The trajectory of the epidemic remains uncertain, but the United Kingdom’s experience and estimates of total immunity suggest that many of these countries are likely to see new cases peak late in the third quarter or early in the fourth quarter of 2021.
As cases decline, our analysis suggests that the United States, Canada, and the European Union could restart the transition toward normalcy as early as the fourth quarter of 2021, provided that the vaccines used in these countries continue to be effective at preventing severe cases of COVID-19.
Allowing for the risk of another new variant and the compound societal risk of a high burden of influenza, respiratory syncytial virus, and other winter respiratory diseases, the question for these countries will be whether they manage to arrive at a different epidemiological endpoint, as we discuss next.
Endemic COVID-19 may be a more realistic endpoint than herd immunity
We have previously written about herd immunity as a likely epidemiological endpoint for some countries, but the Delta variant has put this out of reach in the short term. Instead, it is most likely as of now that countries will reach an alternative epidemiological endpoint, where COVID-19 becomes endemic and societies decide
—much as they have with respect to influenza and other diseases—that the ongoing burden of disease is low enough that COVID-19 can be managed as a constant threat rather than an exceptional one requiring society-defining interventions.
One step toward this endpoint could be shifting the focus of public-health efforts from managing case counts to managing severe illnesses and deaths. Singapore’s government has announced that it will make this shift, and more countries may follow its lead.
August 23, 2021
Since the March installment in this series, many countries, including the United States, Canada, and those in Western Europe, experienced a measure of relief from the COVID-19 pandemic when some locales embarked on the second-quarter transition toward normalcy that we previously discussed.
This progress was enabled by rapid vaccine rollout, with most Western European countries and Canada overcoming their slower starts during the first quarter of 2021 and passing the United States in the share of the population that is fully immunized.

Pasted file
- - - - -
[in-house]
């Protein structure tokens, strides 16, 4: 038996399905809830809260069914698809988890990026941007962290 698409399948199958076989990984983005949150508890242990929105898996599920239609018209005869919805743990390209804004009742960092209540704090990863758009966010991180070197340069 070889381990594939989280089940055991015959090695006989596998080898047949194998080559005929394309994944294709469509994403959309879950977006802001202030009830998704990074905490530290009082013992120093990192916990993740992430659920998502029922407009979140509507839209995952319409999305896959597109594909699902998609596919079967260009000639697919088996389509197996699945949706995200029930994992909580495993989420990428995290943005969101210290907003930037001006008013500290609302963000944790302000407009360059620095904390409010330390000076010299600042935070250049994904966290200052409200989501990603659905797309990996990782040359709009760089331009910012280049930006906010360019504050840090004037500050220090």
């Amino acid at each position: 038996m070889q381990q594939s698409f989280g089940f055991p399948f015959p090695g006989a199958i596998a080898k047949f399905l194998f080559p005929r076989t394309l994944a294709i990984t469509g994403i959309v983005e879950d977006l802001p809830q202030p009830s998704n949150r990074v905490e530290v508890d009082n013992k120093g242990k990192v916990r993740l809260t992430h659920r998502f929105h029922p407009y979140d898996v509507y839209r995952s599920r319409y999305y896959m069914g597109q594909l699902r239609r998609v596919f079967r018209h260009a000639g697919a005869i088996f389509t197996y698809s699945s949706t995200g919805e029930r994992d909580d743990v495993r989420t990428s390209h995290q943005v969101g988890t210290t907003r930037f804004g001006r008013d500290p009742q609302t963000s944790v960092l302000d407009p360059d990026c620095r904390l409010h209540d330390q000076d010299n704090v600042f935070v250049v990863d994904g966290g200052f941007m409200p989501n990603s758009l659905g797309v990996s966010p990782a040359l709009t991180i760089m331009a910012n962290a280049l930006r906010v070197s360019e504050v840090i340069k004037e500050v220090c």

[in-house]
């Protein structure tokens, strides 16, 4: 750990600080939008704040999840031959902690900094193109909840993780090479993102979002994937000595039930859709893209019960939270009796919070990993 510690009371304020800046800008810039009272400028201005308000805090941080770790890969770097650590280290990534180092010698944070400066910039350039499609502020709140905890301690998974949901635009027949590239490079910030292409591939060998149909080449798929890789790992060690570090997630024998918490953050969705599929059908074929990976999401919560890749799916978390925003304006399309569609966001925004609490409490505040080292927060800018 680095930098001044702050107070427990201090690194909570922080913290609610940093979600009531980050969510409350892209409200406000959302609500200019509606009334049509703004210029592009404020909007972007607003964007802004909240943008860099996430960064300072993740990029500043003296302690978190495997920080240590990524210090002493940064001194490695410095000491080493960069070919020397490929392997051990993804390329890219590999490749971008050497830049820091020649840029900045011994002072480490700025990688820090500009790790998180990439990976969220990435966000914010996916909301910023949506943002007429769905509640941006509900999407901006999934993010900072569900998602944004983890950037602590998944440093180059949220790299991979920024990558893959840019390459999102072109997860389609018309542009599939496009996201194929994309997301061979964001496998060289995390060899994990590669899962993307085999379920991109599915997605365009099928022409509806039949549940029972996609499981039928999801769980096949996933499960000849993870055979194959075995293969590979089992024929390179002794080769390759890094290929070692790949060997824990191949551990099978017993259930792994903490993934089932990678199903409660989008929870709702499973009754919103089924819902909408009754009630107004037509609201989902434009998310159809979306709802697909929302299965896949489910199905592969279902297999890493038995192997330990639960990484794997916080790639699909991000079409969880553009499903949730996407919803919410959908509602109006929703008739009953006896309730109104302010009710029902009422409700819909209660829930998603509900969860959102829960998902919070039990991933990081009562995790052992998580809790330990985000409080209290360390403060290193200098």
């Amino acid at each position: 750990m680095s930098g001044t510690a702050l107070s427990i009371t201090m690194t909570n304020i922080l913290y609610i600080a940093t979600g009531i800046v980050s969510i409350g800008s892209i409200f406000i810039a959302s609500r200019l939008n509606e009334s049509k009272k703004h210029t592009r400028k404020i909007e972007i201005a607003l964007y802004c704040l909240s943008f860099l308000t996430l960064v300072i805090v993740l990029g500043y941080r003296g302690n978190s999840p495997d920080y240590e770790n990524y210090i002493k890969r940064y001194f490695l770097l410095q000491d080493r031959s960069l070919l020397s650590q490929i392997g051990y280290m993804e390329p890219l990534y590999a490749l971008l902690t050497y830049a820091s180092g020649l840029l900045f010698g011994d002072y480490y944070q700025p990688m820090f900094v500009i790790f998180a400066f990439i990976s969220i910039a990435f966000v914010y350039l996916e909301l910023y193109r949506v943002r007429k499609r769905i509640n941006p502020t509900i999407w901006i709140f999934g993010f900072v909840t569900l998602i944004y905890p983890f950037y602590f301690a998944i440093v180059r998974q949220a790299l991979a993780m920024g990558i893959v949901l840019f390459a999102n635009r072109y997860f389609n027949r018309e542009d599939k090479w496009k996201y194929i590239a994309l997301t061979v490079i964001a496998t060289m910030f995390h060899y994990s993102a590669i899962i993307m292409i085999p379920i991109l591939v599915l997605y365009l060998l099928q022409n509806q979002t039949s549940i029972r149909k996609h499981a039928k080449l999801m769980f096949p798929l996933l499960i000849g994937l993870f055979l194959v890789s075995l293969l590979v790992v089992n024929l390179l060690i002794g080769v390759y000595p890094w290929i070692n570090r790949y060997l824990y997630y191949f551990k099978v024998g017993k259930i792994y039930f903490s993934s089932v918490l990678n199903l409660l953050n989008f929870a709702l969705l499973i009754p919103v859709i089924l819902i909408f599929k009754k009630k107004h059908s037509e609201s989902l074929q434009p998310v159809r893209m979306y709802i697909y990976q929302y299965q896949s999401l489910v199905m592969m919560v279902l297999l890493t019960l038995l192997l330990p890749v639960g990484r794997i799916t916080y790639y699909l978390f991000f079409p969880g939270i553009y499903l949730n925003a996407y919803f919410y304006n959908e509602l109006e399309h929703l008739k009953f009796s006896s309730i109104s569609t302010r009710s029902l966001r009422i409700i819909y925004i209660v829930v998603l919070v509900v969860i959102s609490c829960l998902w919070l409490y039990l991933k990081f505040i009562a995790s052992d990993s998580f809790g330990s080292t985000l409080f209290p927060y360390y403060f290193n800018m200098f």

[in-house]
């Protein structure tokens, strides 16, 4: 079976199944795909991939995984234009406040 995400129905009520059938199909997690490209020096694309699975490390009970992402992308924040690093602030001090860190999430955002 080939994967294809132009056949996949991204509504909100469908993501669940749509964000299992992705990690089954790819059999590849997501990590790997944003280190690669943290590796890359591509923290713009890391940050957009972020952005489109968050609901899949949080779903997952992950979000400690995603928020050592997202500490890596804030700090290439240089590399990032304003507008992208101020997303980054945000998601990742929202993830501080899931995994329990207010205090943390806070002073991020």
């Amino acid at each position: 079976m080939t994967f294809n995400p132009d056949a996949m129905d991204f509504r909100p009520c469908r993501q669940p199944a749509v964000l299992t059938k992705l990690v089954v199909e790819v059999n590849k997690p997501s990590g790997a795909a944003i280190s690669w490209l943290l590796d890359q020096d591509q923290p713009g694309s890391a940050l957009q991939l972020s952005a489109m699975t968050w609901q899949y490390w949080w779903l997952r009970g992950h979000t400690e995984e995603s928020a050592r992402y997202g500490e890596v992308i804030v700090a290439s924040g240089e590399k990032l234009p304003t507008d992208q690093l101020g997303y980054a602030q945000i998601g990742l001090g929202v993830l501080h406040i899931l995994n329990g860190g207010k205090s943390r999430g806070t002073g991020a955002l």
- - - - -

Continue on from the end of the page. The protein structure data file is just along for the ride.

However, even that share has been too small for them to achieve herd immunity, because of the emergence of the more transmissible and more lethal Delta variant and the persistence of vaccine hesitancy
Among high-income countries, cases caused by the Delta variant reversed the transition toward normalcy first in the United Kingdom, where a summertime surge of cases led authorities to delay lifting public-health restrictions, and more recently in the United States and elsewhere.
The Delta variant increases the short-term burden of disease, causing more cases, hospitalizations, and deaths. Delta’s high transmissibility also makes herd immunity harder to achieve: a larger fraction of a given population must be immune to keep Delta from spreading within that population
Our own analysis supports the view of others that the Delta variant has effectively moved herd immunity out of reach in most countries for now, although some regions may come close to it.
While the vaccines used in Western countries remain highly effective at preventing severe disease due to COVID-19, recent data from Israel, the United Kingdom, and the United States have raised new questions about the ability of these vaccines to prevent infection from the Delta variant. Serial blood tests suggest that immunity may wane relatively quickly.
This has prompted some high-income countries to start offering booster doses to high-risk populations or planning for their rollout. Data from the US Centers for Disease Control and Prevention also suggest that vaccinated people who become infected with the Delta variant may transmit it efficiently.
We have written previously about two endpoints for the COVID-19 pandemic: a transition toward normalcy, and herd immunity. The transition would gradually normalize aspects of social and economic life, with some public-health measures remaining in effect as people gradually resume prepandemic activities.